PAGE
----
Giani declined to comment directly on Koerber's statements about her, but she did single out Waddoups and his repeated clashes with Walz during the Koerber case.
"What I will say is that I am shocked and astounded at how easy it seems for Judge Waddoups to allow his personal dislike for one federal prosecutor to deny justice to so many victims," Giani said.
Shurtleff also issued a statement in the wake of Waddoups' decision that reacted to accusations that he had squelched a proposed state lawsuit as a favor to Koerber, who was politically active at the time.
"Rick Koerber did not give me any campaign contributions, and I never did him any favors," Shurtleff said. "The Office of Attorney General didn't prosecute Koerber in 2007 because my staff attorneys who examined all the evidence concluded it wasn't sufficient to charge him."
That, in turn, prompted Giani to point to the 10 criminal charges pending against Shurtleff, including ones for allegedly accepting or soliciting bribes and accepting a gift.
The charges are not related to the Koerber case, but Giani found similarities, writing: "I believe there is a current criminal action being handled by county attorneys that speaks to this very thing."
Wearing a black cowboy hat and surrounded by his wife, six of his eight children and two friends, Koerber was defiant and passionate like he was at a similar event five years ago when a first indictment was handed up against him.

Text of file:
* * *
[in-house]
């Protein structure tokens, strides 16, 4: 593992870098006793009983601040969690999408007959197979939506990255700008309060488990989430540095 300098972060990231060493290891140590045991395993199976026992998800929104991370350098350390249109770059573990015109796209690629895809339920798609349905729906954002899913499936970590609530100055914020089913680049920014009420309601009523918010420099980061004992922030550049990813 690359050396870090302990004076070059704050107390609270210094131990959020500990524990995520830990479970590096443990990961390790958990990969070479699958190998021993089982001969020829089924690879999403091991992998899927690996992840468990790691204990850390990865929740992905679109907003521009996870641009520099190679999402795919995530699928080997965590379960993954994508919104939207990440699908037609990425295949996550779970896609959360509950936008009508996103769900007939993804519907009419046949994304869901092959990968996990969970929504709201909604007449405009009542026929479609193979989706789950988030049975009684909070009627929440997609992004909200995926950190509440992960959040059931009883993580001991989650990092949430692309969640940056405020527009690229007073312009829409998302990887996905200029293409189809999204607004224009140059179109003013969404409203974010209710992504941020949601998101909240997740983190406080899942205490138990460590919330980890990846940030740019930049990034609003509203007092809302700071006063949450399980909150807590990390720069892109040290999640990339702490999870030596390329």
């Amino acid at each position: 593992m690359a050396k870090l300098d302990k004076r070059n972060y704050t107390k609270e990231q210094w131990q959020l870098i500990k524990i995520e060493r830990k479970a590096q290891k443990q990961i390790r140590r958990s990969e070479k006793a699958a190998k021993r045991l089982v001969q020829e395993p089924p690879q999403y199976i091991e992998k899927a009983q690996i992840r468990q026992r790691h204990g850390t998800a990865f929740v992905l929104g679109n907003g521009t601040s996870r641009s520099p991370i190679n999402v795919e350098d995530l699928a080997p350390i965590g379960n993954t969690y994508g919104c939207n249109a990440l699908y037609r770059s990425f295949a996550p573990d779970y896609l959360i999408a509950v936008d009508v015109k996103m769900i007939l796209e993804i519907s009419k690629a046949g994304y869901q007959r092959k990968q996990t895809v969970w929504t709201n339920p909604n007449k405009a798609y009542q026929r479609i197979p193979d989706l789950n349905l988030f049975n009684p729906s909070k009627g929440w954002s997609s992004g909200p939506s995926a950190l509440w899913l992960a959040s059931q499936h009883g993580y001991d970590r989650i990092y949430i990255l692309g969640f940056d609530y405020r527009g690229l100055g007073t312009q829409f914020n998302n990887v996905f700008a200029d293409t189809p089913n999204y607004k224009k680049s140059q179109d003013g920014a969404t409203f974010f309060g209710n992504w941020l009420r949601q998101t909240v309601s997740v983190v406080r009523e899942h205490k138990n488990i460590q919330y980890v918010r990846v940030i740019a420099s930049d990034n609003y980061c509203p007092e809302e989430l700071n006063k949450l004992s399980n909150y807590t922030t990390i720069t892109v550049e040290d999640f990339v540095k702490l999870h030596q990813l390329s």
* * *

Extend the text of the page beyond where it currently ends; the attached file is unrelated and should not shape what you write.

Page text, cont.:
In criticizing the prosecution of the case, Koerber relied heavily on passages from Waddoups' 17-page ruling that chronicled government mistakes and misconduct that prompted the judge to dismiss the case with prejudice, meaning it can't be refiled.
Koerber also used rhetoric of his "Free Capitalist Project," an antigovernment, pro-unfettered business ideology he promoted before his companies came crashing down in 2007 and 2008.
"While it's hardly news today that the federal government, including the IRS and FBI, have increasingly targeted businessmen and businesswomen and other free citizens whose ideas and political philosophies support liberty and limited government," he said, "it is news that in a very rare, 'peculiar case,' the federal court yesterday essentially convicted the prosecutors rather than the businessmen."
Koerber also again denied the allegation in indictments that he was running a Ponzi scheme in which money from new investors went to pay off more mature investors.
"That was a lie and a false allegation and anyone who saw the books of my company knows that," he said.
Koerber said he was assessing his options on whether he might seek redress for the government actions against him and about future business opportunities.
"Will I be heard from? Probably," he said. "Will I be back doing what I did before? I think I'm wiser. Whatever I do, I hope to benefit from experience."
Koerber still has a judgment of about $1.8 million pending against him, his companies and a partner involved in his FranklinSquires Cos. that resulted from a lawsuit by two investors. He is seeking to appeal that decision.
Reporter Robert Gehrke contributed to this report.